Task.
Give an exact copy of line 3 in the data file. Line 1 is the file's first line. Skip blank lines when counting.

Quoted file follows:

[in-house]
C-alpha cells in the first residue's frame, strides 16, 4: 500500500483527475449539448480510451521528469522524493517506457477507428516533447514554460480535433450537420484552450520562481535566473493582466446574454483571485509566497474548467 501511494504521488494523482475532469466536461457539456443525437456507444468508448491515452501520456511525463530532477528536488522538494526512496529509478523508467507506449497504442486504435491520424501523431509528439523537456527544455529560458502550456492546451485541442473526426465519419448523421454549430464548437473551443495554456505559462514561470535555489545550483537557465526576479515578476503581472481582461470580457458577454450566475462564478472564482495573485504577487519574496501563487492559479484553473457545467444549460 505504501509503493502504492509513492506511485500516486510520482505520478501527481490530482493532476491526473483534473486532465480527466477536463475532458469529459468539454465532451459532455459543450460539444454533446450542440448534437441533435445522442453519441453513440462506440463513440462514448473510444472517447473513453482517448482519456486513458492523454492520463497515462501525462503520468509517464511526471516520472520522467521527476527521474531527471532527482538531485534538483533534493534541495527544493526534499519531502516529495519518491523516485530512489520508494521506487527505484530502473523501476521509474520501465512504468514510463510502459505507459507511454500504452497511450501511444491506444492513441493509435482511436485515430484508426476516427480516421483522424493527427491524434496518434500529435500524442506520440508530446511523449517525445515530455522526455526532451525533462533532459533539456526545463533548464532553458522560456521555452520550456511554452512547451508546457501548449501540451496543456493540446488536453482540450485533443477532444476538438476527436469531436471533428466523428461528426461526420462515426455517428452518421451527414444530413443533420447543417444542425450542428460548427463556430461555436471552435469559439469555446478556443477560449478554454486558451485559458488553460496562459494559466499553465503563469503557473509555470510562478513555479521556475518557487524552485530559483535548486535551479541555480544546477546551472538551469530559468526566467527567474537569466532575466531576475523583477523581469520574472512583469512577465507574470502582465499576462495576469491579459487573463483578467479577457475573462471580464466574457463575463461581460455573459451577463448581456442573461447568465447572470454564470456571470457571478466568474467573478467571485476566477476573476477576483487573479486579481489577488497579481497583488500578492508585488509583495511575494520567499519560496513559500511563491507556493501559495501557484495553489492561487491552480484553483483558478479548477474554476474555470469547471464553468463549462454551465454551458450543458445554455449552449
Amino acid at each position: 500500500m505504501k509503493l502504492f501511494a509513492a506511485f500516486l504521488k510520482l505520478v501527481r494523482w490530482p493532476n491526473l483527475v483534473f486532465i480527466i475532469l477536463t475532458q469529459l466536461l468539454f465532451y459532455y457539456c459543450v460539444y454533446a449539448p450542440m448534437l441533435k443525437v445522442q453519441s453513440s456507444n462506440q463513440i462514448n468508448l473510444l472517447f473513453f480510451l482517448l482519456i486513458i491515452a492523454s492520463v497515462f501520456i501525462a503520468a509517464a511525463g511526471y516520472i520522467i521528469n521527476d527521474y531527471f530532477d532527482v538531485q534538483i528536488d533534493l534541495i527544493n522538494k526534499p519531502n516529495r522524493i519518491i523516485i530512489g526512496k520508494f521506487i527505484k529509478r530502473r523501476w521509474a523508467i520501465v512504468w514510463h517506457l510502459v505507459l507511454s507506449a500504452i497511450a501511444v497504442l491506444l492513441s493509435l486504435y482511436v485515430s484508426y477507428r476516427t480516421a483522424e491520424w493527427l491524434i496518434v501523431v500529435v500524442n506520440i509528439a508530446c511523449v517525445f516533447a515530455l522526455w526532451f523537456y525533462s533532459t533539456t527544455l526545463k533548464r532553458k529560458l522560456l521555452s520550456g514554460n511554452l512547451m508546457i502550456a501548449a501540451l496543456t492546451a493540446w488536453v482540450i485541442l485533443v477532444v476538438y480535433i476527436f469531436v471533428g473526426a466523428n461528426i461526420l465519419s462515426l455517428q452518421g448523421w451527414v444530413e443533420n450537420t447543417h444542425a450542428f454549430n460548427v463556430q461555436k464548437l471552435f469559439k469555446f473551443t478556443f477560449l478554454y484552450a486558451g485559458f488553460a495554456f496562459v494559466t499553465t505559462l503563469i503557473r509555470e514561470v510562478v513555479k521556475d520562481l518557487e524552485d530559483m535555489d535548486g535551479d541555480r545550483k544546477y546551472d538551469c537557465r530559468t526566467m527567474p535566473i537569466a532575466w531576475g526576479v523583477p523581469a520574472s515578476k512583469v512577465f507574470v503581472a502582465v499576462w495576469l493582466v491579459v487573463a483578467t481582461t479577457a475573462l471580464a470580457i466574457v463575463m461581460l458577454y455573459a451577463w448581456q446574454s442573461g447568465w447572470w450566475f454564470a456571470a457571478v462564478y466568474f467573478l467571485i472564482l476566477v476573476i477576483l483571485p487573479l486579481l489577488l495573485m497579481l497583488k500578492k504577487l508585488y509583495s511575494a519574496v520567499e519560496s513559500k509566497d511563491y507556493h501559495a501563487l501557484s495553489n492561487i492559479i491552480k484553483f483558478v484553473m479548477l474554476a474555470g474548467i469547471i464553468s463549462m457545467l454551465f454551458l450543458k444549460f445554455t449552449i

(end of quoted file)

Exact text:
Amino acid at each position: 500500500m505504501k509503493l502504492f501511494a509513492a506511485f500516486l504521488k510520482l505520478v501527481r494523482w490530482p493532476n491526473l483527475v483534473f486532465i480527466i475532469l477536463t475532458q469529459l466536461l468539454f465532451y459532455y457539456c459543450v460539444y454533446a449539448p450542440m448534437l441533435k443525437v445522442q453519441s453513440s456507444n462506440q463513440i462514448n468508448l473510444l472517447f473513453f480510451l482517448l482519456i486513458i491515452a492523454s492520463v497515462f501520456i501525462a503520468a509517464a511525463g511526471y516520472i520522467i521528469n521527476d527521474y531527471f530532477d532527482v538531485q534538483i528536488d533534493l534541495i527544493n522538494k526534499p519531502n516529495r522524493i519518491i523516485i530512489g526512496k520508494f521506487i527505484k529509478r530502473r523501476w521509474a523508467i520501465v512504468w514510463h517506457l510502459v505507459l507511454s507506449a500504452i497511450a501511444v497504442l491506444l492513441s493509435l486504435y482511436v485515430s484508426y477507428r476516427t480516421a483522424e491520424w493527427l491524434i496518434v501523431v500529435v500524442n506520440i509528439a508530446c511523449v517525445f516533447a515530455l522526455w526532451f523537456y525533462s533532459t533539456t527544455l526545463k533548464r532553458k529560458l522560456l521555452s520550456g514554460n511554452l512547451m508546457i502550456a501548449a501540451l496543456t492546451a493540446w488536453v482540450i485541442l485533443v477532444v476538438y480535433i476527436f469531436v471533428g473526426a466523428n461528426i461526420l465519419s462515426l455517428q452518421g448523421w451527414v444530413e443533420n450537420t447543417h444542425a450542428f454549430n460548427v463556430q461555436k464548437l471552435f469559439k469555446f473551443t478556443f477560449l478554454y484552450a486558451g485559458f488553460a495554456f496562459v494559466t499553465t505559462l503563469i503557473r509555470e514561470v510562478v513555479k521556475d520562481l518557487e524552485d530559483m535555489d535548486g535551479d541555480r545550483k544546477y546551472d538551469c537557465r530559468t526566467m527567474p535566473i537569466a532575466w531576475g526576479v523583477p523581469a520574472s515578476k512583469v512577465f507574470v503581472a502582465v499576462w495576469l493582466v491579459v487573463a483578467t481582461t479577457a475573462l471580464a470580457i466574457v463575463m461581460l458577454y455573459a451577463w448581456q446574454s442573461g447568465w447572470w450566475f454564470a456571470a457571478v462564478y466568474f467573478l467571485i472564482l476566477v476573476i477576483l483571485p487573479l486579481l489577488l495573485m497579481l497583488k500578492k504577487l508585488y509583495s511575494a519574496v520567499e519560496s513559500k509566497d511563491y507556493h501559495a501563487l501557484s495553489n492561487i492559479i491552480k484553483f483558478v484553473m479548477l474554476a474555470g474548467i469547471i464553468s463549462m457545467l454551465f454551458l450543458k444549460f445554455t449552449i